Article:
Vladimir Petkovic is without several first choice defenders, with Abdoulay Konko, Andre Dias and Bruno Pereirinha injured and Giuseppe Biava suspended, so Alvaro Gonzalez is likely to continue at right back. His place in midfield will be filled by either Stefano Mauri or Honorato Ederson. Lazio have struggled without Miroslav Klose in attack following the German’s long injury layoff, but after appearing from the bench in midweek the forward may return to the starting XI.
With Lazio having knocked Juventus out of the Coppa Italia, and their Champions League dream ended by Bayern Munich, Antonio Conte only has Serie A to play for and can field his strongest side. Fabio Quagliarella and Mirko Vucinic are the current incumbents of the forward positions.
Lazio will be desperate to recapture the form they showed prior to Klose’s injury, having won just 1 of the 6 league games without him. This run has seen them drop out of the Champions League places, and with Roma and Inter Milan not far behind there is a chance they could fail to qualify for Europe all together. For Conte the league is not yet assured. Having suggested that Italian football needs to adapt to challenge in Europe, it is surely in Juventus’ interest to secure the title as quickly as possible to allow for experimentation towards the end of the campaign.
Both teams field five midfielders in a similar arrangement, so the differences are felt at either end of the pitch as both managers enjoy a two-man advantage in defence. Lazio customarily play with a lone target man, but he will find himself watched by Juventus’ excellent defensive trio. The host’s centre backs Lorik Cana and Michael Ciani will find themselves marking Vucinic and Quagliarella with Gonzalez and Stefan Radu free at full backs.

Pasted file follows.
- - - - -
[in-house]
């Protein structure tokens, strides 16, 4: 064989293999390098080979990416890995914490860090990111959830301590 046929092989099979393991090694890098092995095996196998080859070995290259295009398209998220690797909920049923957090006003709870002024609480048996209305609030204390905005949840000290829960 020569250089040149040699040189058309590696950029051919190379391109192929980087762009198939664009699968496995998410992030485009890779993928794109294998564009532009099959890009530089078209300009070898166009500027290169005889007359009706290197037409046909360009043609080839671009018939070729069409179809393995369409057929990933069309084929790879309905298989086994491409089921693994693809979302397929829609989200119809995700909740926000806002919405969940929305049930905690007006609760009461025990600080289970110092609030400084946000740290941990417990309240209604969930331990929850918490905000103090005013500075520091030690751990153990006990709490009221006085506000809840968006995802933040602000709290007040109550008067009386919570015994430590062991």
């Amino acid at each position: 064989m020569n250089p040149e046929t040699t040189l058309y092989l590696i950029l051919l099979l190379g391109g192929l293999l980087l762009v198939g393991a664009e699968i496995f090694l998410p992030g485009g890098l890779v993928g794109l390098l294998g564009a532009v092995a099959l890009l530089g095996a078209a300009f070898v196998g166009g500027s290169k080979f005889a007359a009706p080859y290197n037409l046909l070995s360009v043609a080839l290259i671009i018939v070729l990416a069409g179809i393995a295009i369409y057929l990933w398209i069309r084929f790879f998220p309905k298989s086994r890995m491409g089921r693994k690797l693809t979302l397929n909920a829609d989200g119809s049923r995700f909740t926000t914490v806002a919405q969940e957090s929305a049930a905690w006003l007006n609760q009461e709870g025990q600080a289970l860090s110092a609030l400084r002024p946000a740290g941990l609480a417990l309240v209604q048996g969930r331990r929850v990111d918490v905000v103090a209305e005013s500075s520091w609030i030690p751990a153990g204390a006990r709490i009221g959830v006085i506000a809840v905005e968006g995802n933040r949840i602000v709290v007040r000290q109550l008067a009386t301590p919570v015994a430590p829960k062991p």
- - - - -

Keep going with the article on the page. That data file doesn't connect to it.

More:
Either side can use this advantage for in differing ways. Lazio will look to get their full backs forward to support attacks and create an advantage on the flanks; Juventus’ central defenders, especially Giorgio Chiellini, will use the time afforded them to advance into midfield or make direct passes to the forwards. Neither manager will be comfortable leaving their defenders without a numerical advantage, but the tactical arrangement allows both manager to use a defender in an attacking capacity.
Lazio’s Width Advantage
Following on from the last point, Lazio’s main source of success against 3-5-2 variations should be their advantage out wide, being one of the few Serie A sides that play with genuine wide midfielders and attacking full backs. Senad Lulic and Antonio Candreva will be tracked by Kwadwo Asamoah and Stephan Lichtsteiner, but both Radu and Gonzalez should be able to advance relatively freely. Juventus are far stronger individually, but the wings are an area Lazio should be able to exploit.
This is also where Miroslav Klose is such an advantage, as few players could compete with three defenders in the air like the German is capable of. Should he continue to miss out, he would be a massive loss.
The midfield arrangement leaves two players free: Cristian Ledesma and Andrea Pirlo. Clearly these players are fielded for separate purposes. Ledesma protects Lazio’s defence, while Pirlo looks to find space from where to play penetrating passes. Their influence will depend on how the game is played. Should Lazio’s midfield advance into Pirlo’s space, either in an attacking or defensive capacity, the playmaker may be blunted. Contrastingly if midfield space is at a premium and Ledesma is required to move the ball forward, the limited Argentine and his team may struggle.
As in any Serie A match at present, Juventus start as favourites. The home side’s width does give them a means to attack the league leaders, but they are unlikely to use it as well as the possible space granted Pirlo. Lazio looked a little stronger against Roma last weekend, and certainly seem uplifted by the return of Klose, but they still resemble a team waiting for the season to end. Petkovic will know that European qualification is a must, and any points gained against Juventus will be a bonus.